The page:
An asteroid is hurtling towards Earth - and NASA says we may be able to see it fly by
It could be a close call when an asteroid zooms towards us next month.
Asteroid 2013 TX68 flew past Earth at a comfortable distance of about 1.3 million miles two years ago - but it’s due to flyby again around 5 March.
Experts believe that this time it will come much closer. NASA say it will still miss our planet, but should come close enough for us earthlings to be able to see it with a telescope.
It could fly past Earth as far out as 9 million miles or as close as 11,000 miles. The variation in possible closest approach distances is due to the wide range of possible trajectories for this object, since it was tracked for only a short time after discovery.
Scientists at NASA's Centre for NEO Studies (CNEOS) at the Jet Propulsion Laboratory in Pasadena, California, have determined there is no possibility that this object could impact Earth during the flyby next month.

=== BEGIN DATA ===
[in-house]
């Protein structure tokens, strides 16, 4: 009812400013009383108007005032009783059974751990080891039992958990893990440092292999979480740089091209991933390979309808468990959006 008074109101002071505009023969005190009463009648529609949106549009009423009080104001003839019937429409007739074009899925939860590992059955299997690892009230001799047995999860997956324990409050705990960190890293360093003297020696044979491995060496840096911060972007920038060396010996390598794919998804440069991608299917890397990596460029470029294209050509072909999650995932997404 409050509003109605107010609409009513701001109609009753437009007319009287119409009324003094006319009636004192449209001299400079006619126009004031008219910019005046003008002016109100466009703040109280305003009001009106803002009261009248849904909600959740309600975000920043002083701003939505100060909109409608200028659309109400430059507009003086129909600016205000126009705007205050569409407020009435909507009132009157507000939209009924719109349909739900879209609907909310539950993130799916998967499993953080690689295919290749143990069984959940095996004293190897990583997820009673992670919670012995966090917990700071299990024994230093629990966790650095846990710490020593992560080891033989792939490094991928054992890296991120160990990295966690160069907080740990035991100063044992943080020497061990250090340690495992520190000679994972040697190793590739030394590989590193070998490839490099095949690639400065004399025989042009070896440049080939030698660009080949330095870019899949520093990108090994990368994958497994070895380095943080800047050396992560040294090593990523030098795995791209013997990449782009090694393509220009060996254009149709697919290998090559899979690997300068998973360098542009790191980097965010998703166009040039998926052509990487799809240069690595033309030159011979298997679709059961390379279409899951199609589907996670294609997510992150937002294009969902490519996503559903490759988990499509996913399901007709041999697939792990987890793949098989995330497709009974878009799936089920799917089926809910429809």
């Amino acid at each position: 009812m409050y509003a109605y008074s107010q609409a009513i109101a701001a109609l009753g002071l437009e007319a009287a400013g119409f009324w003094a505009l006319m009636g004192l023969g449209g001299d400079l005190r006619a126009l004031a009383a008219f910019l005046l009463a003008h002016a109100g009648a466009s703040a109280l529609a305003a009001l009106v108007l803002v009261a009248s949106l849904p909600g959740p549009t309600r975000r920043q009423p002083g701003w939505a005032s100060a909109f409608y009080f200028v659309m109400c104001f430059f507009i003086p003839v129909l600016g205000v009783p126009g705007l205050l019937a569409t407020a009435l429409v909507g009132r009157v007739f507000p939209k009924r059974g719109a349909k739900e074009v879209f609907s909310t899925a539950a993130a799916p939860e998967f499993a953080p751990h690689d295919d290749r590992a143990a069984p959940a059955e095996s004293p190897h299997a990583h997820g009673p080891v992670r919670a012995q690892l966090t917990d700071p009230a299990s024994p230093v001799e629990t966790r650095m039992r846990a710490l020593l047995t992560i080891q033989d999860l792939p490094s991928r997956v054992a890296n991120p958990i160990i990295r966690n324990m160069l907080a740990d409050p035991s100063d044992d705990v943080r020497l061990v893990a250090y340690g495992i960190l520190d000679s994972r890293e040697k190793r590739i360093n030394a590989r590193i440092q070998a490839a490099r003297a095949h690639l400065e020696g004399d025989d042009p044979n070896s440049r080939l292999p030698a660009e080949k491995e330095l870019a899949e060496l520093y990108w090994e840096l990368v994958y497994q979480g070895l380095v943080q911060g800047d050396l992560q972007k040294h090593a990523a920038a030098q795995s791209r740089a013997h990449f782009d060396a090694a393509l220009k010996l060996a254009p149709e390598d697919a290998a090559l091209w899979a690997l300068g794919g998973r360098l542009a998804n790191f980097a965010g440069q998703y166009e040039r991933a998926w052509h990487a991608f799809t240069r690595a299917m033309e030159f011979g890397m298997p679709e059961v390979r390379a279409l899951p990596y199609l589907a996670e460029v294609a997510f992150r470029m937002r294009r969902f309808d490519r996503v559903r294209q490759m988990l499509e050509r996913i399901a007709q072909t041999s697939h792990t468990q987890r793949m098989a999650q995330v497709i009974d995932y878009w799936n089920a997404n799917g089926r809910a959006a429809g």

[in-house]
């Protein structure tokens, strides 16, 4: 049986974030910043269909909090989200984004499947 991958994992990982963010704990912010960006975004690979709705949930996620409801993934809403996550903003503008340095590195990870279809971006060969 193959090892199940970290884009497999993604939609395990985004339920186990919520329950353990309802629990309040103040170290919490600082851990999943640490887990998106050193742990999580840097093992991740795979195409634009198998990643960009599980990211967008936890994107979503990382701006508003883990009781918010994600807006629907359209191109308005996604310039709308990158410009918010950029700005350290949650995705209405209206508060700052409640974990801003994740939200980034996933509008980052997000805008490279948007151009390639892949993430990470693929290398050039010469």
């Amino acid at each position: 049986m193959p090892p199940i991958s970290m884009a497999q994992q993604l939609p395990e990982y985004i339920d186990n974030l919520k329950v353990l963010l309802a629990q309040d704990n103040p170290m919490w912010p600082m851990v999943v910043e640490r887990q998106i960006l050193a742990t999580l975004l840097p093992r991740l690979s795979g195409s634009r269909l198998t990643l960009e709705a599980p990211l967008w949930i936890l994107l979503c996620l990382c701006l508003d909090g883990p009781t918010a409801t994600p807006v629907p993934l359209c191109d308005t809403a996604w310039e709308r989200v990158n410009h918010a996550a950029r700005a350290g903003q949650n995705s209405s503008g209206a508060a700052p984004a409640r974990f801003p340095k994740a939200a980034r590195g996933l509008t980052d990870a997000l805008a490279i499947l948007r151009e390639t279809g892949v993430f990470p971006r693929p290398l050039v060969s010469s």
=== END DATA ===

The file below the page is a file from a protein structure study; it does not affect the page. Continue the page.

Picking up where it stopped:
But they have identified an extremely remote chance that this small asteroid could impact on Sep. 28, 2017, with odds of no more than 1-in-250-million. Flybys in 2046 and 2097 have an even lower probability of impact.
"The possibilities of collision on any of the three future flyby dates are far too small to be of any real concern," said Paul Chodas, manager of CNEOS. "I fully expect any future observations to reduce the probability even more."
Asteroid 2013 TX68 is estimated to be about 100 feet (30 meters) in diameter. By comparison, the asteroid that broke up in the atmosphere over Chelyabinsk, Russia, three years ago was approximately 65 feet (20 meters) wide.
If an asteroid the size of 2013 TX68 were to enter Earth's atmosphere, it would likely produce an air burst with about twice the energy of the Chelyabinsk event.
Chodas added: "This asteroid's orbit is quite uncertain, and it will be hard to predict where to look for it. There is a chance that the asteroid will be picked up by our asteroid search telescopes when it safely flies past us next month, providing us with data to more precisely define its orbit around the sun."
Belfast Telegraph Digital